A brief look at INEOS’s history in Indian River County.. COLLEEN WIXON/TCPALM

Say a major company wants to build an environmentally friendly $100 million manufacturing facility in Indian River County, creating 100 jobs with an average salary of $60,000-plus.

There might be some opposition based on the location, product to be made or fact some folks don’t like Big Business or change in general.

Our guess, however, is most people would be pleased to see the county’s economy and tax base expand to provide greater opportunities to local residents.

Indian River County has several tools to attract such businesses, including one voters will be asked to reauthorize in the Nov. 3 election.

Fellsmere also is asking its voters to reauthorize what’s called a tax abatement program. Most counties in our region have one. More than 60 percent of Martin County voters reauthorized their program in the August primary.

Unlike some of the other tools in the county’s economic development kit, this one wouldn’t cost taxpayers a dime.

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INEOS Bio plant in Indian River County in 2013. (Photo: DEBORAH SILVER/TREASURE COAST NEWSPAPERS)

It would give manufacturers a limited property tax break for up to 10 years. The break would be only for a percentage of county general fund millage (or city millage in Fellsmere).

Before getting the break companies would have to verify to government overseers the dollar amount of improvements they’ve made, jobs created and salaries paid. Such reports are due quarterly.

Meanwhile, the county’s other taxing entities, from the emergency services and school districts to hospital and mosquito districts, all would reap benefits of a significant increase in the tax base. The exemption does not impact these tax levies.

There’s been only one such tax exemption the past 10 years in Indian River County: the INEOS BioEnergy project on western Oslo Road.

After investing more than $54 million, it received a break for four years during which it had almost 60 people employed making more than $64,000 a year, according to  Helene Caseltine, economic-development director for the Indian River County Chamber of Commerce.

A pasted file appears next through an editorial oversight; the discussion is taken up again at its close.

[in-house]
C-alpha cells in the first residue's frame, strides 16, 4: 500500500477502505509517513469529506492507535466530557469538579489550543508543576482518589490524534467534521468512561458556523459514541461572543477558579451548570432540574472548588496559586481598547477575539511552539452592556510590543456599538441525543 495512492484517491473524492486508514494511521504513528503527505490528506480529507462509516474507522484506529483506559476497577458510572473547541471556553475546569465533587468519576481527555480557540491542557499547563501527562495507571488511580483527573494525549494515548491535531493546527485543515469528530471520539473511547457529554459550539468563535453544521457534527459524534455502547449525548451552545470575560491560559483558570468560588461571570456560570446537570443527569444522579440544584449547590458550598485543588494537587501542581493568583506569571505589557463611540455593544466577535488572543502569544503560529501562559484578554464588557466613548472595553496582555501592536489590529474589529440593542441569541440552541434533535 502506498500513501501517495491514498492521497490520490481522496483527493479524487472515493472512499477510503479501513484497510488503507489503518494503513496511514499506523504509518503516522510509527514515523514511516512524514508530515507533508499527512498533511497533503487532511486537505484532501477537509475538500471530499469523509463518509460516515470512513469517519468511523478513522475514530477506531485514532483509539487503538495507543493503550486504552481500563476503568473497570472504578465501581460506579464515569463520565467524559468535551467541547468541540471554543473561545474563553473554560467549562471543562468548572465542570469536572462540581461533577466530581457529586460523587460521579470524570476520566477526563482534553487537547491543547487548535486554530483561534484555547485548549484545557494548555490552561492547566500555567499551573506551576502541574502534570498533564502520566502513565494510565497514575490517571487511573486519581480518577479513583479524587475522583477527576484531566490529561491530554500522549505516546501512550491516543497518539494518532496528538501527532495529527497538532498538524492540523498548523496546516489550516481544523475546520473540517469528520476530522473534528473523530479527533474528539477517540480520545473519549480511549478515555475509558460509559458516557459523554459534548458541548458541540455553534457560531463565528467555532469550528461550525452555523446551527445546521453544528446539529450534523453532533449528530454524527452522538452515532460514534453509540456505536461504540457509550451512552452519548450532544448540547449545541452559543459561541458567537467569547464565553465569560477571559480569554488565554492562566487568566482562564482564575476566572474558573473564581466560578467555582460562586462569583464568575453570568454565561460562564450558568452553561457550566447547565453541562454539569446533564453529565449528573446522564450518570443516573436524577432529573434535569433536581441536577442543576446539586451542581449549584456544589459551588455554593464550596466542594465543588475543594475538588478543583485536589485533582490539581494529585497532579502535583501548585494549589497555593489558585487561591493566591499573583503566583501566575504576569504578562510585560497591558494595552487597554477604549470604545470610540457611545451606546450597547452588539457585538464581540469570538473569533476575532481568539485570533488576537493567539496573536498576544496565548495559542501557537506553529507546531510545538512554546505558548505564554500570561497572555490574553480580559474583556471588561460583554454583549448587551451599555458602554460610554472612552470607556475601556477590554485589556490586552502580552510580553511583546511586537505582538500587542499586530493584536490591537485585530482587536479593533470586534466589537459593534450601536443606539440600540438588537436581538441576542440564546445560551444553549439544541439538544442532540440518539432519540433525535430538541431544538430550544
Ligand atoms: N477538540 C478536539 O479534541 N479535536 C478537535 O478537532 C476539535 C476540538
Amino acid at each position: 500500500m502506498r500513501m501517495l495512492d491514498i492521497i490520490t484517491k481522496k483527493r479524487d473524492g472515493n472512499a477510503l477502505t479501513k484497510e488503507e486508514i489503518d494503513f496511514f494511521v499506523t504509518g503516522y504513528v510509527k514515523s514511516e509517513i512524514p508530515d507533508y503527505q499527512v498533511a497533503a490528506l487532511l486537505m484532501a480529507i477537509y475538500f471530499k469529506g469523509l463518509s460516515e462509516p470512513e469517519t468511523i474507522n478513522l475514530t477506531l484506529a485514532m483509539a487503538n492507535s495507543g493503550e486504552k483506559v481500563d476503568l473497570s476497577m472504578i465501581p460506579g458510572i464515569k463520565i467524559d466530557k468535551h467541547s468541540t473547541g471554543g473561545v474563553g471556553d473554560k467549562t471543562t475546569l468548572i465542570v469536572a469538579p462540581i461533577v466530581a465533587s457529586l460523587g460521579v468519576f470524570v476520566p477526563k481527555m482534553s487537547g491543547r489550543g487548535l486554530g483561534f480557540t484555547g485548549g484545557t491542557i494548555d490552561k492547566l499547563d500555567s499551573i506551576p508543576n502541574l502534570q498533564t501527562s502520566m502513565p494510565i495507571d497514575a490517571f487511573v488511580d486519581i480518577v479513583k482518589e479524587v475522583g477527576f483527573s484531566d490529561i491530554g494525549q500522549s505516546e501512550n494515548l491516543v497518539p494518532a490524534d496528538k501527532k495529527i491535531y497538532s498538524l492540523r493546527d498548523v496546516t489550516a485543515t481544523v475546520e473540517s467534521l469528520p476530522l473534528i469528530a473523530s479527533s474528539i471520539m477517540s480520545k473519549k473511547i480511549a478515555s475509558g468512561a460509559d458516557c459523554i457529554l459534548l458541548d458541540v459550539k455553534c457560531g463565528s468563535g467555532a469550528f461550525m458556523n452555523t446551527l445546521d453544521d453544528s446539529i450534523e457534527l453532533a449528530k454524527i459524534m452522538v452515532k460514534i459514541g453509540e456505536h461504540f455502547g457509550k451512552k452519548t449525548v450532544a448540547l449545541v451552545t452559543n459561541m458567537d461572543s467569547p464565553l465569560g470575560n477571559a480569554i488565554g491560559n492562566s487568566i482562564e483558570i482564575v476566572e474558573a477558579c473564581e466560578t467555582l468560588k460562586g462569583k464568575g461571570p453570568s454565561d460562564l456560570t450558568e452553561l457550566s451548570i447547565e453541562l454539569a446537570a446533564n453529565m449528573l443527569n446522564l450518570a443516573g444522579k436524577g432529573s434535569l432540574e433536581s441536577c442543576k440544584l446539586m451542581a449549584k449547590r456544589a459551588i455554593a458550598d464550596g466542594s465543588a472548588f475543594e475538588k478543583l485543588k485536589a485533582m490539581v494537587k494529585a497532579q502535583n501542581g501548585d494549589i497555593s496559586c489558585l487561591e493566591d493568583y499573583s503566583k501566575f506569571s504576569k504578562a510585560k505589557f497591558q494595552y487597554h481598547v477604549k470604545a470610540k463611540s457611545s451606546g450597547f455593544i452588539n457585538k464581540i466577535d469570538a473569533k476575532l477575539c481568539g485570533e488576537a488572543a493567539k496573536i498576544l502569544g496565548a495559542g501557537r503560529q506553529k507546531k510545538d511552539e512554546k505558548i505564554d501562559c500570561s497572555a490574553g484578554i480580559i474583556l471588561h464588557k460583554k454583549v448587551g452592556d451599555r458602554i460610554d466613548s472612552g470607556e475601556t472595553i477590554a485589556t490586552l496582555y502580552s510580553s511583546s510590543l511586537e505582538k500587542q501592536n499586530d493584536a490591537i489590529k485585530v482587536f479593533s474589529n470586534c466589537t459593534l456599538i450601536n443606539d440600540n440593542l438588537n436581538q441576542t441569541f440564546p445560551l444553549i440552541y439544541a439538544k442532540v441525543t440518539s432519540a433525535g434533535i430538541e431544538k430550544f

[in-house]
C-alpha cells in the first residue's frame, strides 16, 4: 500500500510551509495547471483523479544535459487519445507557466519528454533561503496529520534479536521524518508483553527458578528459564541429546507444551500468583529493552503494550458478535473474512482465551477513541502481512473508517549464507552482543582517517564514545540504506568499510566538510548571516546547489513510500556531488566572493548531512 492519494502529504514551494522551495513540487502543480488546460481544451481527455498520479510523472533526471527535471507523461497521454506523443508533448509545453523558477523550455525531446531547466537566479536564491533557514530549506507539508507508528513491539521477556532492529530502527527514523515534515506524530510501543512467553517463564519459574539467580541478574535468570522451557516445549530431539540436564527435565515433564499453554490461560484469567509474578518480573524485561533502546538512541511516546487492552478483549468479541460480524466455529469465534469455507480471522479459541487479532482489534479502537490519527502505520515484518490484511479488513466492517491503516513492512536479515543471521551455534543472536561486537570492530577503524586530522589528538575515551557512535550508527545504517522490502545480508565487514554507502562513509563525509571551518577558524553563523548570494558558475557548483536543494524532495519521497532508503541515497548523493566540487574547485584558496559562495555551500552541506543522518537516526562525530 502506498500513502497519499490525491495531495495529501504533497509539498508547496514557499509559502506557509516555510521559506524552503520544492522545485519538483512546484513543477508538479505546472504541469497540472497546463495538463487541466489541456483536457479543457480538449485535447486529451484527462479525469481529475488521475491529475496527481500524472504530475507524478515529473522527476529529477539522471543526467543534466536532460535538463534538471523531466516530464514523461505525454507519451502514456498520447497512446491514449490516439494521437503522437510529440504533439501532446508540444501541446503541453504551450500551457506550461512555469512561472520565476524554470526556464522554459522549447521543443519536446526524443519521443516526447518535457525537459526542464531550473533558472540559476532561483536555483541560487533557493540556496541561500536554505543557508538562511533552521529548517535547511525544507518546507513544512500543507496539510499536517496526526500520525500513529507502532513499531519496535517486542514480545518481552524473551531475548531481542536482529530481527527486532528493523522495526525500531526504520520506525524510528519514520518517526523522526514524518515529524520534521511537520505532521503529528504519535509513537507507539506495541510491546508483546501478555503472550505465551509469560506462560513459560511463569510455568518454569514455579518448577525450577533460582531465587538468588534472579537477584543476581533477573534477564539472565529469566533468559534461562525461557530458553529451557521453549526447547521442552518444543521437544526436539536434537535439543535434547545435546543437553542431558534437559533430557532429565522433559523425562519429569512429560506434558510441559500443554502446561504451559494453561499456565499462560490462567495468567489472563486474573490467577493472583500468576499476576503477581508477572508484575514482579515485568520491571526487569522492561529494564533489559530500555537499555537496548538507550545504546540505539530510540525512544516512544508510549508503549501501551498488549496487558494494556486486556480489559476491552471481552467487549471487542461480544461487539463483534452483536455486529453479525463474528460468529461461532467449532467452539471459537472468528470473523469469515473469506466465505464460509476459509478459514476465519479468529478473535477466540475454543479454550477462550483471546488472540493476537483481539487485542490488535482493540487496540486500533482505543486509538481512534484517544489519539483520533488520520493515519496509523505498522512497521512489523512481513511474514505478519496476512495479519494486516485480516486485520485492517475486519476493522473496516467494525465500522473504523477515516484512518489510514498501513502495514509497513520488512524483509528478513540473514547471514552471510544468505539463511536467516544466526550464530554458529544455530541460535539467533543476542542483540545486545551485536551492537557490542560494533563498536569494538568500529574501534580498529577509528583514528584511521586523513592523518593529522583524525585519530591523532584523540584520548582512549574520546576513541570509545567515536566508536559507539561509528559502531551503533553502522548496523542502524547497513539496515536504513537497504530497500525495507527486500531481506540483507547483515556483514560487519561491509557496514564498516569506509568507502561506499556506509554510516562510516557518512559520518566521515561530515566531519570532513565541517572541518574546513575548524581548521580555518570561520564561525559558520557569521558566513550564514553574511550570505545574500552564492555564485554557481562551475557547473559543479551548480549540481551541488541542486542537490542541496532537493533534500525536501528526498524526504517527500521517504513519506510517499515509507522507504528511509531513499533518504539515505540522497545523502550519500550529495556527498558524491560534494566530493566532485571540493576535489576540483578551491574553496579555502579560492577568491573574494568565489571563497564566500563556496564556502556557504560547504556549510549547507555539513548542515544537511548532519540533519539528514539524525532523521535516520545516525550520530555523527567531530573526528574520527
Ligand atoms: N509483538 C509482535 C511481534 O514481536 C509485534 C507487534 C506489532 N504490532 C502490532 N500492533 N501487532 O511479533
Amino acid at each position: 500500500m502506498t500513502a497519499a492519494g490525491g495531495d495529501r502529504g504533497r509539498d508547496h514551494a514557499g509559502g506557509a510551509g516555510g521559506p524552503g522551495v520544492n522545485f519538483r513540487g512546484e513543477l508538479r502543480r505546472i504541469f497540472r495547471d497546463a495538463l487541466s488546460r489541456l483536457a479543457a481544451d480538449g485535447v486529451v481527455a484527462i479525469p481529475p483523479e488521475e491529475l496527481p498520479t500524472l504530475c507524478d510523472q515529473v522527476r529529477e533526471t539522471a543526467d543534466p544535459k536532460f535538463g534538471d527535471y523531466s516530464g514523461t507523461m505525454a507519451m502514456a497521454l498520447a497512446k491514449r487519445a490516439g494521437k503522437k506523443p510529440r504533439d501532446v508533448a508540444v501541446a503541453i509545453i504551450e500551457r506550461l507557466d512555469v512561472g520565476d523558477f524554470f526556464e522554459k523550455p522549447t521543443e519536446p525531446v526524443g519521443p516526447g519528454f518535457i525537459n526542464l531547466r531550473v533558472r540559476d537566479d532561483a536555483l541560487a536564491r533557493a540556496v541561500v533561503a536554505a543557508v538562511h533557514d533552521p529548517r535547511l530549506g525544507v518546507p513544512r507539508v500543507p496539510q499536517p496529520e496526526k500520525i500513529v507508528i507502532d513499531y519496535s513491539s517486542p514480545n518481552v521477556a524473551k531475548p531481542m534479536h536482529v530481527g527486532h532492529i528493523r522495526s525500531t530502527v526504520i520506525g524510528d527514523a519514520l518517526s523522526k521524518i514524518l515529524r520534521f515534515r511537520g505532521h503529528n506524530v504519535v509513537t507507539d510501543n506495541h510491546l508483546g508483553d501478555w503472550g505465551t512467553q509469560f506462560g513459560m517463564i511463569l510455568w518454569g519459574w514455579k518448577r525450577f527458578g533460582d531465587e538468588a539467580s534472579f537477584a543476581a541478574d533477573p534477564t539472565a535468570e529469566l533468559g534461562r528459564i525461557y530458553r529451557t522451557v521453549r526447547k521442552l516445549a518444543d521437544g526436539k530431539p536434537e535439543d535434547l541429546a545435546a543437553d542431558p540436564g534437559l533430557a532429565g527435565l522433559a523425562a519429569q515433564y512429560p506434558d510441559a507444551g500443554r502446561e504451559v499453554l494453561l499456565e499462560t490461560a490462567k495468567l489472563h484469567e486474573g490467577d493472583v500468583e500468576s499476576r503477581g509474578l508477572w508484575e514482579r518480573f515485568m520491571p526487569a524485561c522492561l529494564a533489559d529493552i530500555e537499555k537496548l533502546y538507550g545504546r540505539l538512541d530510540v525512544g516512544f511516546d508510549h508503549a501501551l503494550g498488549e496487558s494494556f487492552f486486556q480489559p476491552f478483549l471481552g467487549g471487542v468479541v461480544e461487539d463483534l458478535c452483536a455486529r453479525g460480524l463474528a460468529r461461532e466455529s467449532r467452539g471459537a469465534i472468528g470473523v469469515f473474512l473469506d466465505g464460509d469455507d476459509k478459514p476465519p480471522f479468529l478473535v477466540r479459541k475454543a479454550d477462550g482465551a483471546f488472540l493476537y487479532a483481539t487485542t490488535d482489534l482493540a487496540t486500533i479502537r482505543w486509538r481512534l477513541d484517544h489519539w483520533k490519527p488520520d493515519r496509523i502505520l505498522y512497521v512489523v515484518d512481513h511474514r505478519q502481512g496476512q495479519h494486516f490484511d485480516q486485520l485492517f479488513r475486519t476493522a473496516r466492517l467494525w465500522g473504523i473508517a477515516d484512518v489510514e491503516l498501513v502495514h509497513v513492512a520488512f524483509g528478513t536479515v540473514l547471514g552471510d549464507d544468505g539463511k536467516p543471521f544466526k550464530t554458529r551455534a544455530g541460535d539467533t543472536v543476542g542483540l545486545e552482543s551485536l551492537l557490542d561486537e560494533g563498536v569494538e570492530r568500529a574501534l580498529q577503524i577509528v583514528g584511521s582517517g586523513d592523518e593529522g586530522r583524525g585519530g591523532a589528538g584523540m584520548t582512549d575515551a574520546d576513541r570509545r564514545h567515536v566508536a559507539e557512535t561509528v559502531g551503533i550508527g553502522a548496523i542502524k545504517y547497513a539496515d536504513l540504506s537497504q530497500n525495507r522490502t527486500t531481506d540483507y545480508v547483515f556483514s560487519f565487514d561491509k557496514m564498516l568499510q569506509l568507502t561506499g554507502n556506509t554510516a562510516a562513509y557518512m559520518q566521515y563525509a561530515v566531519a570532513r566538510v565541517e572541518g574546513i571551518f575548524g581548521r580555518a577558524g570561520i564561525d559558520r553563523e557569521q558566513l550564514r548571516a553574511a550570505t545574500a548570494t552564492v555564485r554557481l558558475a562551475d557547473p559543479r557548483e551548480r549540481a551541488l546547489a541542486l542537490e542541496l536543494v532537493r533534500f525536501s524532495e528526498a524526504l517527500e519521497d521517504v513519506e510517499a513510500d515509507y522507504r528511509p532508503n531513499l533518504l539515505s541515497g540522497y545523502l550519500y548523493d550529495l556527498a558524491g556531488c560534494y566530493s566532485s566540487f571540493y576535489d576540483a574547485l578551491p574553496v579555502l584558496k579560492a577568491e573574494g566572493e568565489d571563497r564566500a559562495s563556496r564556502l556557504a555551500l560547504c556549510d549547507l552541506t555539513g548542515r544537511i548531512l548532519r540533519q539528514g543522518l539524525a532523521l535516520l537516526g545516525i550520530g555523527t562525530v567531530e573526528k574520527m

The plant closed in 2016. The site is used now for different ventures.

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“In St. Lucie County, the tax exemption helped attract City Electric Supply Co. to Port St. Lucie in 1996,” TCPalm’s Paul Ivice reported last week. “The company received a $365,180 tax exemption over five years for a $32 million capital investment that included construction of a 411,000-square-foot manufacturing facility alongside Interstate 95.”

Mark Mathes, Fellsmere city manager, said the tax-abatement program helped lure an assisted-living company to look at property downtown, but the project did not come to fruition.

While opportunities to lure major projects are relatively few and far between in Indian River County, County Commissioner Peter O’Bryan sees the potential for development in large commercial areas west of I-95.

Part of that’s because the area is an “opportunity zone,” as certified by the U.S. Treasury Department. In the zones “certain types of investments may be eligible for preferential tax treatment,” according to the county’s economic development website.

“It’s one of the major tools in the toolbox,” said O’Bryan, alluding to other programs, such as jobs grants. “It keeps us competitive with the surrounding counties.”

Vero Beach also has an abatement program expiring in November and will discuss whether to extend it Tuesday, according to City Manager Monte Falls. It has never used it. Sebastian does not have such a program, according to Mayor Ed Dodd. They haven’t had to because their millage rates have been lower than the county’s.

Indian River County has done a decent job diversifying its economy given the devastation to its citrus industry. More, however, is needed. The tax abatement program is a necessary tool voters should reauthorize.

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